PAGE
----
1963 Jaguar E-Type SI
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1963 Jaguar E-Type 3.8-Litre 'Semi-Lightweight' Competition Coupé
Chassis no. 888169
Right from the moment deliveries commenced in 1961, the E-Type began to find its way on to the world's racetracks. In the Grand Touring class for production sports cars the E-Type proved competitive right from the start, Graham Hill celebrating the model's racing debut by winning at Oulton Park on 3rd April 1961.
The elevation of the GT class to Manufacturers' Championship status for 1963 prompted Jaguar to develop a small batch of very special lightweight cars to challenge Ferrari. The FIA's regulations for the Gran Turismo category stipulated that a minimum of 100 cars had to be built, but permitted coachwork modifications, thus enabling Jaguar to claim that its lightweights were standard E-types fitted with altered bodywork. (This is the same loophole exploited by Ferrari to get the limited edition 250 GTO homologated, by claiming that they were re-bodied 250 GTs). In fact, all 12 lightweight E-Types constructed in period were built from scratch with aluminium bodies, though they were invoiced as a new standard road car with additional modifications and numbered in the normal production sequence, albeit with an 'S' chassis number prefix.
To create the 1963 lightweight version, the E-Type's steel monocoque tub and outer body panels were remanufactured in aluminium and the engine dry-sumped and fitted with an alloy cylinder black, 'wide-angle' head and Lucas mechanical fuel injection, producing in excess of 300bhp. The production four-speed gearbox was used initially before a ZF five-speed unit was adopted towards the end of 1963. '4 WPD', the works development E-Type racer campaigned by John Coombs and driven by Graham Hill, was converted to lightweight specification and served as the prototype.
The 12 cars built by the factory were intended for the use of competition orientated Jaguar dealers or specially selected private entrants. Two of them, campaigned by Peter Lindner (Jaguar's Frankfurt distributor) and Peter Lumsden, were fitted with a revised, low-drag tail section devised by aerodynamicist Malcolm Sayer, the man responsible for the standard production E-Type. This move to a more aerodynamic design had been prompted by the fact that although the GTOs had proved beatable on British short circuits, on faster tracks and in events of longer duration they decisively held the upper hand.
Sadly, the lightweight and low-drag E-Types failed to fulfil their potential in the endurance classics, though the car did prove able to take on and beat the Ferrari GTOs at shorter distances. Today, copies of these rare competition variants are among the most popular and sought after of all E-Type replicas.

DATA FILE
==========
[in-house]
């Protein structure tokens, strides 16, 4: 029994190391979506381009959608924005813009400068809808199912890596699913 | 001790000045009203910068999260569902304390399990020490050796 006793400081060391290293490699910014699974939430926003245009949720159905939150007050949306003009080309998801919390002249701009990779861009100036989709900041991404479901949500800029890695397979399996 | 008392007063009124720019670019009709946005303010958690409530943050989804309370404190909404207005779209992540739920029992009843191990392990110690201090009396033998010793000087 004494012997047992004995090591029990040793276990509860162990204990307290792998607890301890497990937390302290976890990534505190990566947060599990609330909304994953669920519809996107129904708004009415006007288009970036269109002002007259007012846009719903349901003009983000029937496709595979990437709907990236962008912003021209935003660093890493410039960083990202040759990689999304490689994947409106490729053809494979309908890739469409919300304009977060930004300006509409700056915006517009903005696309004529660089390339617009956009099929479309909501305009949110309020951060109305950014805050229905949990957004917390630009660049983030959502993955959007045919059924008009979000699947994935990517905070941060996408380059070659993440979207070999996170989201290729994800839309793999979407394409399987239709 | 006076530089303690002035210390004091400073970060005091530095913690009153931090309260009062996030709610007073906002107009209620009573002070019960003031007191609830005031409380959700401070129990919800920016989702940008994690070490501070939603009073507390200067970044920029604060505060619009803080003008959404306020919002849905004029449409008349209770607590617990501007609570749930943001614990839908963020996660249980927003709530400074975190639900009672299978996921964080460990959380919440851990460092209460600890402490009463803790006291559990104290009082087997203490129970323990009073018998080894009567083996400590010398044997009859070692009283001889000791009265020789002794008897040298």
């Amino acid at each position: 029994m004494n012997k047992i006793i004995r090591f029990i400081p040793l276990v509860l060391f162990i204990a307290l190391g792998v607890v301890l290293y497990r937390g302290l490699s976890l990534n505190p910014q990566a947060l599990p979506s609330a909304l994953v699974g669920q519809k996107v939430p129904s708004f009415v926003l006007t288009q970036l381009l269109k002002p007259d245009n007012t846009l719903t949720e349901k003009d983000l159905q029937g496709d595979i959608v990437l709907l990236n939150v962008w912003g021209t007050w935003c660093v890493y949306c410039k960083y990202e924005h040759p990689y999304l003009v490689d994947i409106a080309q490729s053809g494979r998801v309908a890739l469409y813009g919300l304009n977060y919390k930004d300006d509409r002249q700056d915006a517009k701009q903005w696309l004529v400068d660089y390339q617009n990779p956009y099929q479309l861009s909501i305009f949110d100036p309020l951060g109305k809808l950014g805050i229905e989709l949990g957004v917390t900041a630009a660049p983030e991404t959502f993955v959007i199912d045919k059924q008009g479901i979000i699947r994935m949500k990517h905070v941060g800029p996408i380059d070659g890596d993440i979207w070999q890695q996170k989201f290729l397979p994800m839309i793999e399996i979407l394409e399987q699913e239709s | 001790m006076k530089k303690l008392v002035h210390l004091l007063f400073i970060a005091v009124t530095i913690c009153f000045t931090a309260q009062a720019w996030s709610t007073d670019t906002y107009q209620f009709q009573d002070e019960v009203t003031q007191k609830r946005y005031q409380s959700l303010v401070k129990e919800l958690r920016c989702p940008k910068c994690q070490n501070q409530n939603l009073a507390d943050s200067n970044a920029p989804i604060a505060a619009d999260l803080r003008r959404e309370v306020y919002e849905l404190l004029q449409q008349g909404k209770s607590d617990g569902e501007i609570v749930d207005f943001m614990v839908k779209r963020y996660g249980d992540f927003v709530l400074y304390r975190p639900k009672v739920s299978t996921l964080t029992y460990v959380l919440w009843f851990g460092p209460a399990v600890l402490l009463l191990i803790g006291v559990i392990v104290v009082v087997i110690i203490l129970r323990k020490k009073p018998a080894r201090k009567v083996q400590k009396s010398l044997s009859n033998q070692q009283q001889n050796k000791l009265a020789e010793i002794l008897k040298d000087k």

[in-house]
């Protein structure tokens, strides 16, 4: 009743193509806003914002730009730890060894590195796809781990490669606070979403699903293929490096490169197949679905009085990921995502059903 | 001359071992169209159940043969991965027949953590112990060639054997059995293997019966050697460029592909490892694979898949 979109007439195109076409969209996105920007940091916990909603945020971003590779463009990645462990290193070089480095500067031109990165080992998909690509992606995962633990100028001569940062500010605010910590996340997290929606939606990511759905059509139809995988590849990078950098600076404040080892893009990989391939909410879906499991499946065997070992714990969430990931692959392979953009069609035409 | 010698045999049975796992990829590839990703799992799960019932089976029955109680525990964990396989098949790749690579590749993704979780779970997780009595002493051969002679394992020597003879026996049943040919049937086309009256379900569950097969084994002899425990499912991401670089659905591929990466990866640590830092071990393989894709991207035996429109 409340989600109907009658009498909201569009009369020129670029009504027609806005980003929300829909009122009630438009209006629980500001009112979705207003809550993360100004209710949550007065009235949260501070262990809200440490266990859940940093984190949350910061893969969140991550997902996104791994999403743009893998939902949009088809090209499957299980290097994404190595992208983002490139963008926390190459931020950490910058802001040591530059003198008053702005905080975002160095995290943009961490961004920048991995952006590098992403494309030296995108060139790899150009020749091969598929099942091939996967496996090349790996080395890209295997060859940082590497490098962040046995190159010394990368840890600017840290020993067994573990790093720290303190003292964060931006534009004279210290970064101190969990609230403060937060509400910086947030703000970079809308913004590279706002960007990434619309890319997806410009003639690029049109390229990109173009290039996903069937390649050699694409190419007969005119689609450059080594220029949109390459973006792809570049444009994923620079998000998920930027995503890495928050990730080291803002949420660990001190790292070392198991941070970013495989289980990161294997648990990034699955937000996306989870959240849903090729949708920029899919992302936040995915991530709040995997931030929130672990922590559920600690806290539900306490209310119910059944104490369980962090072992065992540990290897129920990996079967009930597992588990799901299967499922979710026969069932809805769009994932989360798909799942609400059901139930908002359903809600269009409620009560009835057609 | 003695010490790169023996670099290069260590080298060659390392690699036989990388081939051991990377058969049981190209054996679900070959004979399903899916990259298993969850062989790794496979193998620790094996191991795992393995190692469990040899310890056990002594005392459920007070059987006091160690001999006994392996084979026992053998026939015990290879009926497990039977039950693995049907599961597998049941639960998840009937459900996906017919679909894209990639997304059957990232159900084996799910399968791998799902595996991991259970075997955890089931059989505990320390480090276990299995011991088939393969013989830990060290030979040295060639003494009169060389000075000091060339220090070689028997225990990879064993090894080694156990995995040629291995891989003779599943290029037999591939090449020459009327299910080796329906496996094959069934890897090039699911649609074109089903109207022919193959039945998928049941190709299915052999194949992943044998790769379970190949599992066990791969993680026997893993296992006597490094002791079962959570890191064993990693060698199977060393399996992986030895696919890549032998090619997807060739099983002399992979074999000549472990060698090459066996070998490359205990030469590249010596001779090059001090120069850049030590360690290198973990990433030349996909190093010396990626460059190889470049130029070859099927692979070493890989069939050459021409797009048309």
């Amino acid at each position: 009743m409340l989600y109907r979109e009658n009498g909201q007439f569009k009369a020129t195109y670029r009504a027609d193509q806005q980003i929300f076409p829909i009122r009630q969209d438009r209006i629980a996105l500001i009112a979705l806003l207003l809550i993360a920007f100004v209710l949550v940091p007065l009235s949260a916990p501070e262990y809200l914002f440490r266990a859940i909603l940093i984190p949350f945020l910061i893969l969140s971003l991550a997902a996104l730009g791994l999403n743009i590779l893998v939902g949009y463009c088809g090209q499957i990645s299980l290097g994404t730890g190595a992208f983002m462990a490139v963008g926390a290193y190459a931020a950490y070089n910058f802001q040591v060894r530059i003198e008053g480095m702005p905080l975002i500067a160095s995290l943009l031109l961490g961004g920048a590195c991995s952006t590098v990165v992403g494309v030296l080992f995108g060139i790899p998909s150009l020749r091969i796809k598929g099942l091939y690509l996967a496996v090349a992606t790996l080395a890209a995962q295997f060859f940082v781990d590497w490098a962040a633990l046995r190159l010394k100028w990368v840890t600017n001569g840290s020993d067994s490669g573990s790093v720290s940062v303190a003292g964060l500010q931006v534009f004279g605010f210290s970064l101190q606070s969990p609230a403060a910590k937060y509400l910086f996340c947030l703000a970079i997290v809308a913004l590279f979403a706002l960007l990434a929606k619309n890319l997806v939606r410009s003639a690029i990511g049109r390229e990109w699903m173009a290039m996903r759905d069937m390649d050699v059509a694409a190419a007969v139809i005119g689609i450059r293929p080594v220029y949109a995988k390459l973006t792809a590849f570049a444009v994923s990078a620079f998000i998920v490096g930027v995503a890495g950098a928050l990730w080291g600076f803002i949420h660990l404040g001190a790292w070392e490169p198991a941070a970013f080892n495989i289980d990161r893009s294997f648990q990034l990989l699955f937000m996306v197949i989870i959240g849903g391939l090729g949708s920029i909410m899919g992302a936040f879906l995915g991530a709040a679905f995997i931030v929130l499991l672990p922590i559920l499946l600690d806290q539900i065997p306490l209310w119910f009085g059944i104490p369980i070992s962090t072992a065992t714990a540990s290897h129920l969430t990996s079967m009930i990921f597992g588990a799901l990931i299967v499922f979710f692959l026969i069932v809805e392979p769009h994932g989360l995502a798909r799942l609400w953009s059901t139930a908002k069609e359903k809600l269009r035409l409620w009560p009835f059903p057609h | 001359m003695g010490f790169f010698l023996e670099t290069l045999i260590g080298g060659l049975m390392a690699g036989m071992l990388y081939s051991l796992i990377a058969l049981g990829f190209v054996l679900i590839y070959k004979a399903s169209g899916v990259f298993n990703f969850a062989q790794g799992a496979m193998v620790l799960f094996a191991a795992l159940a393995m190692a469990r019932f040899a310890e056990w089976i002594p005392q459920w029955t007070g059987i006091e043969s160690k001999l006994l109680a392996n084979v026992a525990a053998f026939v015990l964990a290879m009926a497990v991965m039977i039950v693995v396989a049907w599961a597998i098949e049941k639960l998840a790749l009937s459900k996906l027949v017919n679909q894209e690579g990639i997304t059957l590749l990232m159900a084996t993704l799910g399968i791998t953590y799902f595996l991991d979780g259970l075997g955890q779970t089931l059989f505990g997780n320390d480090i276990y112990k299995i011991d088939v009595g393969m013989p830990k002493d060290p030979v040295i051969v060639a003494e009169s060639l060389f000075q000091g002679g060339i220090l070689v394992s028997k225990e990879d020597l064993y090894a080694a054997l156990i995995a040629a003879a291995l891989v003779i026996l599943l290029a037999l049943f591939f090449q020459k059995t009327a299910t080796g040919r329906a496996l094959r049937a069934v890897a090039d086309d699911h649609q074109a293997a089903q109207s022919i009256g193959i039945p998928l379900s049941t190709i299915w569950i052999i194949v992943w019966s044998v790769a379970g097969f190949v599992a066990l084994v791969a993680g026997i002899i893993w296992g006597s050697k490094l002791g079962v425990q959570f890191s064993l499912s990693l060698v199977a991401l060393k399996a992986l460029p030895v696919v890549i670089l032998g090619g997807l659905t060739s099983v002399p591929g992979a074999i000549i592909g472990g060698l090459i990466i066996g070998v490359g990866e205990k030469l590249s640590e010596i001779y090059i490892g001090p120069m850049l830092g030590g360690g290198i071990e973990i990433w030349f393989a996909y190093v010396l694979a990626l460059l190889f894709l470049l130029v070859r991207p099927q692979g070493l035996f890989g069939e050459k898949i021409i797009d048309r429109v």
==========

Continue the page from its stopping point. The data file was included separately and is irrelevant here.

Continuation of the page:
This FIA-certified semi-lightweight E-Type 'Le Mans' racer was raced by a Swiss collector for the 2014 and 2015 and comes with copy results sheets for the 'Le Mans Legend' (organised by Motor Racing Legend) and the 'Le Mans Classic' and 'Sixties Endurance Race' (organised by Peter Auto). In the 2014 'Le Mans Classic' (Race 4) this car qualified as first E-type, having lapped the historic Le Mans circuit in a highly respectable 5 minutes 4.972 seconds, beating other E-Types in a mixed field of Jaguars by two seconds. In the 2015 'Le Mans Legend', this car was the first E-type home, recording a maximum speed of 242.6km/h (150mph) ahead of the highly competitive E-type driven by Steve Soper. Finally, in the 'Sixites Endurance' race at the 2015 Monza Historic, this car finished 1st overall, putting an end to the domination of the AC Cobras.
Left-hand drive chassis number '888169' was totally restored in 2014 as a 'continuation' of the semi-lightweight E-type driven by Maurice Charles and John Coundley in the 1962 Le Mans 24 Hours race (car number '8'). It is a specially prepared competition semi-lightweight model featuring a 3.8-litre race engine built in 2013 by specialists Sigma Engineering (Peter Lander). Breathing through triple Weber 48 DCOE carburettors, this unit incorporates a high-compression cylinder head, thick '3.8' steel block, steel crankshaft, steel race con-rods, forged pistons, lightened flywheel, triple-plate competition clutch, hydraulic release bearing, and anodised billet aluminium cylinders. Power is transmitted via a Denis Welch Motorsport four-speed straight-cut gearbox. Fabricated by expert coachbuilder Simon Dunford, the new body is to 'Semi-Lightweight' specification, incorporating an aluminium bonnet, roof, boot lid and doors. Accompanying documentation includes correspondence with the service providers and others involved in the car's race preparation.
After a year spent fully restoring all the original parts, the E-type was sent for race preparation to M & C Wilkinson, who undertook further work under Mike Wilkinson's supervision, all to period specification, and obtained FIA papers. In 2014, the vendor began racing the E-Type, investing an additional £100,000 in 'getting the car just right', which included finishing the exterior in classic Opalescent Blue.
Additional specification highlights include:
Brand new FIA fuel cell
Lightweight specification alloy wheels
Cool-ducted FIA front brakes
Rebuilt front brake callipers and new stainless steel rear callipers
Interior roll bar as per Lightweight, set-up for HANS device
On-board fire extinguishing system
Upgraded differential c/w cooling radiator
The car comes with a huge history file containing all documentation regarding special-order specifications and also a list of the additional lightweight items purchased for the Le Mans entry. Fully sorted, safe and extremely reliable, this highly successful E-Type is a proven 'turnkey' competition car ready for race, rally or street use.